Jennie Smith heard Lucy Drake narrate her “experience in being healed” at a gathering held near Smith’s home in Ohio in May of 1872. Drake, who was traveling across the country with William and Mary Boardman helping to promote “The Higher Christian Life,” had shared her testimony in numerous settings since her cure in January 1870 ...

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3 Acting Faith: The Devotional Ethics and Gendered Dynamics of Divine Healing

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pp. 81-108

Carrie Judd became an invalid at the age of eighteen. One morning in the early winter of 1876–1877, Judd slipped on an icy sidewalk on her way to the Buffalo Normal School where she was studying to become a teacher. Her arms loaded with heavy books, Judd hit the stone walkway hard. Although she managed to make it to class that day, ...

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4 The Use of Means: Divine Healing as Devotional Practice

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pp. 109-138

One Sunday afternoon in January 1884, Emma Whittemore made her way from her stately Park Avenue home through the streets of New York City. Prompted “purely by curiosity,” Whittemore had accepted a friend’s invitation to hear Carrie Judd give an account of her healing at one of A. B. Simpson’s religious services. ...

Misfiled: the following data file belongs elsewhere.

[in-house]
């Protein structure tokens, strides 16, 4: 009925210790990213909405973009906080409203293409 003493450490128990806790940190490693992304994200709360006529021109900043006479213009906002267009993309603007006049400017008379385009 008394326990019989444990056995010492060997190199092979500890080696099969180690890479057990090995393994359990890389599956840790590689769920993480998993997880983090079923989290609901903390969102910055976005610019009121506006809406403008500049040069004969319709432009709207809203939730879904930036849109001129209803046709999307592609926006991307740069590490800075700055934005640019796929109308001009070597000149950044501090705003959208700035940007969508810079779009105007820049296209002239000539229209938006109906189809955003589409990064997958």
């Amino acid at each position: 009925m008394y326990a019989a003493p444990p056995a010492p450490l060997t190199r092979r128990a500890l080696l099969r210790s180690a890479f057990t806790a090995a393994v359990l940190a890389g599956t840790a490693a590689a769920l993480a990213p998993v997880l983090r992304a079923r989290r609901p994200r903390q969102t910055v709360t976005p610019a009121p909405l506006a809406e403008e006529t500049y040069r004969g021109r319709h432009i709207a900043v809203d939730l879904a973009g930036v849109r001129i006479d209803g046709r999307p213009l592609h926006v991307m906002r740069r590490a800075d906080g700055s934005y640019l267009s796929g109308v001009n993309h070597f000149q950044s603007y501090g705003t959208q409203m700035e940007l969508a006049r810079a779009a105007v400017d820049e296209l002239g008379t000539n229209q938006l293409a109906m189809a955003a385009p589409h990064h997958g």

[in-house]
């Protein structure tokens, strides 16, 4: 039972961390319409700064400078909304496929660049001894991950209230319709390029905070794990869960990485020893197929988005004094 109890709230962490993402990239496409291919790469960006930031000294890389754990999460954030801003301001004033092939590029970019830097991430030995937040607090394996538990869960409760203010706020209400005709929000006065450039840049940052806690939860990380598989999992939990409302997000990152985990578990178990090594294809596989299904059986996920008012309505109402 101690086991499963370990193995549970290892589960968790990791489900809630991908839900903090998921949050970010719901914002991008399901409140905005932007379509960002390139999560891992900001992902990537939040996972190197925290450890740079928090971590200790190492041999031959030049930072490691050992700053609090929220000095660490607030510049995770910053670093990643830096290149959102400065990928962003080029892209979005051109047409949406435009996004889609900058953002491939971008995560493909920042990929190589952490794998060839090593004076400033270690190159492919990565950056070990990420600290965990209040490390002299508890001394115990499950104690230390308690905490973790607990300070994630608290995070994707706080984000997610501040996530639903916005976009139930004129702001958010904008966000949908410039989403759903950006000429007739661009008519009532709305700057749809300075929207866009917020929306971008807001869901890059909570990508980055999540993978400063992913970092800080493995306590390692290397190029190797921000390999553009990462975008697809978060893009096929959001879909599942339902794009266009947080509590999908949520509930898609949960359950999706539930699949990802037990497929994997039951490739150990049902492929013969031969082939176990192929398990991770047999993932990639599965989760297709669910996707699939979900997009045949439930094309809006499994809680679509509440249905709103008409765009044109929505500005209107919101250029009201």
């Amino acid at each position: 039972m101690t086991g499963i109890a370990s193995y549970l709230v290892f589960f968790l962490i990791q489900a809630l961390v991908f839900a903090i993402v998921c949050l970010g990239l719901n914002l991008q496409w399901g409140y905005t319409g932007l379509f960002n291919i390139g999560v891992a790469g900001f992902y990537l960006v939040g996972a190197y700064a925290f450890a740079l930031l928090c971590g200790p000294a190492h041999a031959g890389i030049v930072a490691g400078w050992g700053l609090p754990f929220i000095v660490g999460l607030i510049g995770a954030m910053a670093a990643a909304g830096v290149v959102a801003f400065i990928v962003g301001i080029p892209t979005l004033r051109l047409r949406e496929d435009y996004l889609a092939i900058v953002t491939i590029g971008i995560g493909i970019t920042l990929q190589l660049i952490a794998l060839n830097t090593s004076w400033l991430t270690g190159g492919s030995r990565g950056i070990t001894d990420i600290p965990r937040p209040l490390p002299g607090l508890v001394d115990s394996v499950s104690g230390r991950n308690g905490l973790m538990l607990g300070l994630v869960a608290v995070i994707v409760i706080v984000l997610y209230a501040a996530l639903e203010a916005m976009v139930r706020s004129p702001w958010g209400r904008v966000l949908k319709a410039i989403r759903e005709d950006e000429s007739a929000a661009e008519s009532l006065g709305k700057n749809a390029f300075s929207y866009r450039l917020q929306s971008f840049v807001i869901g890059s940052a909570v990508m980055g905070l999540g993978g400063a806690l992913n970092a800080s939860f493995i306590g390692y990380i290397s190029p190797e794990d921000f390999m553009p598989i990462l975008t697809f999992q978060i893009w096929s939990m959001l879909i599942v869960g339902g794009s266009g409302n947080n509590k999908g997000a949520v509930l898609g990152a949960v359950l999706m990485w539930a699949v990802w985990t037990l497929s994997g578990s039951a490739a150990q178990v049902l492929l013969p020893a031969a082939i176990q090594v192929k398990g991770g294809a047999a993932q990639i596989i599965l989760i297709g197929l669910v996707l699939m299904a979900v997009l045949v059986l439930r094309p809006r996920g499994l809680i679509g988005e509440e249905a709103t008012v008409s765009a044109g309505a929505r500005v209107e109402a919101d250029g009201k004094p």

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5 Houses of Healing: Sacred Space, Social Geography, and Gender in Divine Healing

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pp. 139-166

In the autumn of 1876, while attending the nation’s centennial celebration, Miss H. M. Barker contracted a case of typhoid fever that left her crippled. While she managed to get about on crutches for several years, Barker’s health was gradually failing. By the spring of 1881, she was “completely prostrated.” ...

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6 The Lord for the Body, the Gospel for the Nations: Divine Healing and Social Reform

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pp. 167-191

Seven and a half years prior to her departure for India as a missionary, Helen Dawlly “was generally regarded as a hopeless invalid.” Following the onset of “some disease which baffled medical skill,” Dawlly “utterly broke down” and “was compelled to retire from the busy scenes of life and enter upon a dreary season of pain and languishing, ...

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pp. 192-210

Jennie Smith died in 1924. For forty-six years following her healing, Smith had crisscrossed the nation as a “railroad evangelist,” seeking to bring salvation and sobriety to those “phases of humanity” who had been “neglected spiritually.” In the final installment of her autobiography, ...


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pp. 211-240


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pp. 241-260


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pp. 261-269

E-ISBN-13: 9781421402017
E-ISBN-10: 1421402017
Print-ISBN-13: 9780801886867
Print-ISBN-10: 0801886864

Page Count: 288
Illustrations: 19 b&w illustrations
Publication Year: 2007

Series Title: Lived Religions